Reader Mark Auman sent me a note last Tuesday following the Tigers 10-4 win over the Indians. Despite splitting the series with Cleveland, the Tigers were struggling. Here is what Mark pointed out:
Exactly how does a team hitting .286 (even with Norton’s marvelous .045)
happen to lose four of its next six games?
They’re breaking three basic rules that pitching coaches stress:
1. GET THE LEADOFF MAN OUT: In the last 61 innings, Tiger pitchers have
allowed the leadoff man to reach base 26 times. And that team has scored
19 times. In fact, the leadoff man himself has scored 18 runs.
2. DON’T PUT THE NO. 9 GUY ON BASE: In the last seven games, opposition
No. 9 batters are hitting .500 (12-for-24), have reached base 17 times
and have scored six runs.
3. DON’T PUT THE NO. 1 GUY ON BASE: In the last seven games, opposition
No. 1 batters are hitting .433 (13-for-30), have reached base 20 times
and have scored 11 runs.
Against Toronto, Robertson allowed only three leadoff batters to reach
(which led to all five runs) and Belliard’s leadoff double in the first
last night led to Cleveland’s first run. However, Cleveland’s other
three runs were manufactured without the leadoff man reaching, which has
Maroth only allowed the leadoff man on twice (leading to Cleveland’s
only run) in his win.
Since the last game in Minnesota, the Tigers pitchers have been doing better only allowing 12 runs in the last 4 games. I took a look at how the Tigers fared on these three items during that stretch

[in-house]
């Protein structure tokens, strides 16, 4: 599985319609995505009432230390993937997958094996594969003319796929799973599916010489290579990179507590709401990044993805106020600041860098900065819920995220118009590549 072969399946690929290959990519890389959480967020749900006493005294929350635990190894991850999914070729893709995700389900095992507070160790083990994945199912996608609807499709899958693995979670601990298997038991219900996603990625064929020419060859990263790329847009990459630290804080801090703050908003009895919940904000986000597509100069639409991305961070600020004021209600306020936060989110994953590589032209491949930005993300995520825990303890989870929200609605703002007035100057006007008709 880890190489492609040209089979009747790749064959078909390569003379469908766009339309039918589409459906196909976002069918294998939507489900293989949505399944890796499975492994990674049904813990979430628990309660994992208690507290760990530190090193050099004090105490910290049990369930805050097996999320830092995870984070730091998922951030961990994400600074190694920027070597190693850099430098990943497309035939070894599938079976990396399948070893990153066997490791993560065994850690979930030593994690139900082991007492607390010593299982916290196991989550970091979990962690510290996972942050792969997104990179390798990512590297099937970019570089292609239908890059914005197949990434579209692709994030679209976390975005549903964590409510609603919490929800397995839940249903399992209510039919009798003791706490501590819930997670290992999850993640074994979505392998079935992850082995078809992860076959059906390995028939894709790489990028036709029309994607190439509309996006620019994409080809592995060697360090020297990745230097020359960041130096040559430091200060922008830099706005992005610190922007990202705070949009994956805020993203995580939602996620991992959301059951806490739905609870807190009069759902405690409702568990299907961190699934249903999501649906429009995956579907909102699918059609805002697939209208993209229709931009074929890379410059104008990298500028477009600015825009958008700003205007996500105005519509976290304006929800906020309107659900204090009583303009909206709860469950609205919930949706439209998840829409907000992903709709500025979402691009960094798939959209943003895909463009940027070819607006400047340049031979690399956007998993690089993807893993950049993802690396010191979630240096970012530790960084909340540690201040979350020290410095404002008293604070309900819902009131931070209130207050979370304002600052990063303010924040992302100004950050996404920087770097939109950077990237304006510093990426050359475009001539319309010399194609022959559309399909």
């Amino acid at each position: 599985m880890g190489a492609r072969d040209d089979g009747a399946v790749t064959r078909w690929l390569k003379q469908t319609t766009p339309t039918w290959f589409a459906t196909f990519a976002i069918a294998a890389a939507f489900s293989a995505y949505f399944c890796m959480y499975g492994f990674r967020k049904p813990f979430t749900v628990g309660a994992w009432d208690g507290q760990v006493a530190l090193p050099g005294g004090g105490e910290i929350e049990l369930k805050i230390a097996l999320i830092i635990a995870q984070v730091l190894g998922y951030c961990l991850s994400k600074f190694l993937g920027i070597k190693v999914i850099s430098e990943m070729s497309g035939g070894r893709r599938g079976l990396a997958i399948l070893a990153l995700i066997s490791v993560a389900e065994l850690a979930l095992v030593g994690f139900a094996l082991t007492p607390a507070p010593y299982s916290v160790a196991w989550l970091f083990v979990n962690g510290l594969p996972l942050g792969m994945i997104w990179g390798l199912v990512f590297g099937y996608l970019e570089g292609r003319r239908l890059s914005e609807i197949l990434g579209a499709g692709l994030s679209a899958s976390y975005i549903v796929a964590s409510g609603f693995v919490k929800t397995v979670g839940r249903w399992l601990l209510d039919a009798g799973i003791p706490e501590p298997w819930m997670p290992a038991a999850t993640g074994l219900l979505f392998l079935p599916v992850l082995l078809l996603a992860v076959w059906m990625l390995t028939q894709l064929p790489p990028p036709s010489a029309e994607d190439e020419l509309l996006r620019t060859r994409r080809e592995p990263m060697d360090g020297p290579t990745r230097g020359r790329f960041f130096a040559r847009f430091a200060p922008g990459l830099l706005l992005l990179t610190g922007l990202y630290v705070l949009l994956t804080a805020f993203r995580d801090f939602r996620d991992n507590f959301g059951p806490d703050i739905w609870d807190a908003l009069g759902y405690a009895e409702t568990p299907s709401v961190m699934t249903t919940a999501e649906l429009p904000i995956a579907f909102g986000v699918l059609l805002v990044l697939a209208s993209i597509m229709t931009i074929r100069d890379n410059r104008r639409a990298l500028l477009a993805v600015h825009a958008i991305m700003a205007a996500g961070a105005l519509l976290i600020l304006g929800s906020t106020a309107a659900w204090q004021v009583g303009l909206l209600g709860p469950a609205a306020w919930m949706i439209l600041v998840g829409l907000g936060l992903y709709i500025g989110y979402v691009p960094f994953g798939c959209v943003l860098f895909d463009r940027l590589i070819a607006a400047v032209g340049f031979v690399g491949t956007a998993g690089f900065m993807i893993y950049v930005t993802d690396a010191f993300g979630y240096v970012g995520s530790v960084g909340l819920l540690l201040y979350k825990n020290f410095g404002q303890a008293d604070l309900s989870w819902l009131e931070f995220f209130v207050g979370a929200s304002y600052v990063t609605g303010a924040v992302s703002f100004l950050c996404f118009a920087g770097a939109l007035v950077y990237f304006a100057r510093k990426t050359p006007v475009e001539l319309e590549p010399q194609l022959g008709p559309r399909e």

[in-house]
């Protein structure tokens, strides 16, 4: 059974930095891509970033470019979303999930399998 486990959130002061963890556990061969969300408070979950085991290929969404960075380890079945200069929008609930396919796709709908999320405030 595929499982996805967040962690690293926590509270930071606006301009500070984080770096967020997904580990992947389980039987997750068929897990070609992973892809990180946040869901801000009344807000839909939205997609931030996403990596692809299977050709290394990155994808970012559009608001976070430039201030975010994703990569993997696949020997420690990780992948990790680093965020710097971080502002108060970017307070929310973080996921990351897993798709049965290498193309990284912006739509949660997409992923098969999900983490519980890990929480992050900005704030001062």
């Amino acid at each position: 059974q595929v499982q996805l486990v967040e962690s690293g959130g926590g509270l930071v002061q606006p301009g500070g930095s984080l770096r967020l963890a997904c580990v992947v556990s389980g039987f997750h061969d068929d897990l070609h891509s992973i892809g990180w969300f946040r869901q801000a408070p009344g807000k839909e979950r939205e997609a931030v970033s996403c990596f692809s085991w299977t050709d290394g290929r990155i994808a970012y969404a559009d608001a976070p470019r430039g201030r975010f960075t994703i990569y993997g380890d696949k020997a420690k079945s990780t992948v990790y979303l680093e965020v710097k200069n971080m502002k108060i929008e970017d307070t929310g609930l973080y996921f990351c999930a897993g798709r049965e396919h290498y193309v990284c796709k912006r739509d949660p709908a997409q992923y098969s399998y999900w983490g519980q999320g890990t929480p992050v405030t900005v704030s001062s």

1. GET THE LEADOFF MAN OUT: The Tigers allowed the leadoff man to reach base in 13 of the last 36 innings, which is 36% of the time. This is a modest improvement over the 43% they were allowing.
2. DON’T PUT THE NO. 9 GUY ON BASE: In the last 4 games the 9 hitter has gone 3 for 12 with one walk, one sacrifice and only scored one run.
2. DON’T PUT THE NO. 1 GUY ON BASE: In the last 4 games the number 1 hitter has gone 4-16 with one walk, and only one run scored.
The Tigers improved in their performance on all three measures. Now the question becomes are these three items indicators of success or failure? Or did the Tigers just perform better in general. I didn’t check to see how the other hitters in the lineup compared between the two time periods, so I don’t know if the overall performance was better (I’d imagine it was). In my mind, I’d guess that item 1 would probably have the biggest impact, however that item had the smallest improvement of the three. Most disturbing was probably the 9 hitter getting on base over half the time.